Some of the cards seem rather forceful, saying I must register my product immediately but they don’t specify why.  Some even give a deadline of 10 days from purchase.  Yet, on the back of those same cards in tiny lettering it reads:

Failure to submit this registration will not diminish your warranty rights.

In fact, all of the cards have that wording so it’s clear that failing to register my products will not void the warranties on them.  

So, what good does registering do?  On a positive note, there does appear to be some benefits to registering your appliances. 

This has me contemplating whether or not I should send in these cards, and if so, for what items.  

I’m thinking that I may register the large kitchen appliances.  I can see the potential for needing warranty work one day.  The large appliances came with a standard 1-year warranty and the home builder included a 4-year extension.  Because these appliances are big purchases and they have long warranties it may be worth registering them.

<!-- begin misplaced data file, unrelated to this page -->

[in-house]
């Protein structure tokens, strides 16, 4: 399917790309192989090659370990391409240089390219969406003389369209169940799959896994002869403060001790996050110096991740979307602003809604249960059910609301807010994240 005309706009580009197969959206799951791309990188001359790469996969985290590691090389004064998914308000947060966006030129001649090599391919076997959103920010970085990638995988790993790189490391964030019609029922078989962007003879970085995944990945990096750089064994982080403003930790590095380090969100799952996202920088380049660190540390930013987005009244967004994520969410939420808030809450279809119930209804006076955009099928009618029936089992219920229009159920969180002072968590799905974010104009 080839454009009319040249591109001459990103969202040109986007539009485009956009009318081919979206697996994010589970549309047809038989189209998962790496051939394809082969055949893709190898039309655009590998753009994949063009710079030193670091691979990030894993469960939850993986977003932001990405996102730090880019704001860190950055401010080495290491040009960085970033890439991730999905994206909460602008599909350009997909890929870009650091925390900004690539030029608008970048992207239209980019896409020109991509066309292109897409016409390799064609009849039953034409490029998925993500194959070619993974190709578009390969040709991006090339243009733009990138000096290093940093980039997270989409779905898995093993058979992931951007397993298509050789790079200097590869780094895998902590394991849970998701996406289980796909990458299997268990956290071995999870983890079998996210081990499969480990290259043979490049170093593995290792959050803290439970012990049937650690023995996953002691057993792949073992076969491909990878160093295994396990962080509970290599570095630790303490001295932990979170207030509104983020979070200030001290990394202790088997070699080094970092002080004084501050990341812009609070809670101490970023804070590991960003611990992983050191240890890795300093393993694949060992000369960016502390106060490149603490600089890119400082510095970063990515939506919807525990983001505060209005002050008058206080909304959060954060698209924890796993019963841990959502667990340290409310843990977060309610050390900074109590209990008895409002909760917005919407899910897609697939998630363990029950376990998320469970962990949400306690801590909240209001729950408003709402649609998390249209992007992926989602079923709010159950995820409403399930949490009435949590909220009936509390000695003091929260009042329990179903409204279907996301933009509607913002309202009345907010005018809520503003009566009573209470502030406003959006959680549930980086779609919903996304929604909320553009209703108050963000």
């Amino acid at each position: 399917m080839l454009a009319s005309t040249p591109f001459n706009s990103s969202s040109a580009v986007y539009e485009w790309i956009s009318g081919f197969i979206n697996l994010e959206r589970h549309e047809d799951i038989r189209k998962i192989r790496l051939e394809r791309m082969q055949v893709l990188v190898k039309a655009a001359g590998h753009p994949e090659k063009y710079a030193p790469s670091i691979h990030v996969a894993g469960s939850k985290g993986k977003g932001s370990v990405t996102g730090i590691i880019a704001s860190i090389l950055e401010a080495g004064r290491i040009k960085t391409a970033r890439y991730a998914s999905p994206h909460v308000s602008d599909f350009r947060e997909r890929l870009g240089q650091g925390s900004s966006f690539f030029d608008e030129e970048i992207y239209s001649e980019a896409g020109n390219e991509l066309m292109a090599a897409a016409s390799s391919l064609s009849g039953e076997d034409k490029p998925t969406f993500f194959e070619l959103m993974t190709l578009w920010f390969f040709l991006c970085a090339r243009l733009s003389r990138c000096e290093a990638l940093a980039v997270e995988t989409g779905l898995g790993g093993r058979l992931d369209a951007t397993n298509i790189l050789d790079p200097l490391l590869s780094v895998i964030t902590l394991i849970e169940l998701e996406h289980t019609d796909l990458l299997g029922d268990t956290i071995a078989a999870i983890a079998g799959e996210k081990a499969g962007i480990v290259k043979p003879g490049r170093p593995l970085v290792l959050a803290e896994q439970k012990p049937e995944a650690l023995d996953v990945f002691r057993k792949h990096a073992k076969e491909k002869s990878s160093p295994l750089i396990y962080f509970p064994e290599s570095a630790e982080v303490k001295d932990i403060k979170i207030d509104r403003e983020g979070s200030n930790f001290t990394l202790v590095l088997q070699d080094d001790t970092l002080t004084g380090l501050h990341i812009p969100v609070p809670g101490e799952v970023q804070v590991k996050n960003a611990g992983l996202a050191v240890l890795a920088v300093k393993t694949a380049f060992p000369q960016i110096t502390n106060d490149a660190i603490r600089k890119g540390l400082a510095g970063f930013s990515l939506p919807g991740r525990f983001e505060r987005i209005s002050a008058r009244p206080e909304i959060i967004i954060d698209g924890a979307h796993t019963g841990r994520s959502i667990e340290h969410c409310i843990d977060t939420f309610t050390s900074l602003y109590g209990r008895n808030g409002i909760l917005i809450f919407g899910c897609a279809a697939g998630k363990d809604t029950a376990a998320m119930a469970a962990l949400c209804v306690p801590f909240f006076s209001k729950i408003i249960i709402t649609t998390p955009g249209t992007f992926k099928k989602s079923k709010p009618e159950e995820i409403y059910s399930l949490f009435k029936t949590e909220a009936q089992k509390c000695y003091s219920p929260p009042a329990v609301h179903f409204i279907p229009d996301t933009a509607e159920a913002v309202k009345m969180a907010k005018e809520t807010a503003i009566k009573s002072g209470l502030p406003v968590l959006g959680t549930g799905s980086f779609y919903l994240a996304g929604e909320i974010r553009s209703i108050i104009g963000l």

On the other hand, my toaster only has a 3-month warranty and that little vaporizer only cost me $10.  It hardly seems worth it to me to register these items unless I want to receive potential recall notices.  If the vaporizer breaks it would probably cost me more in time and shipping to get it replaced under warranty than to buy a new one.  I think the risk of annoying junk mail outweighs the potential benefit of registering these items for me.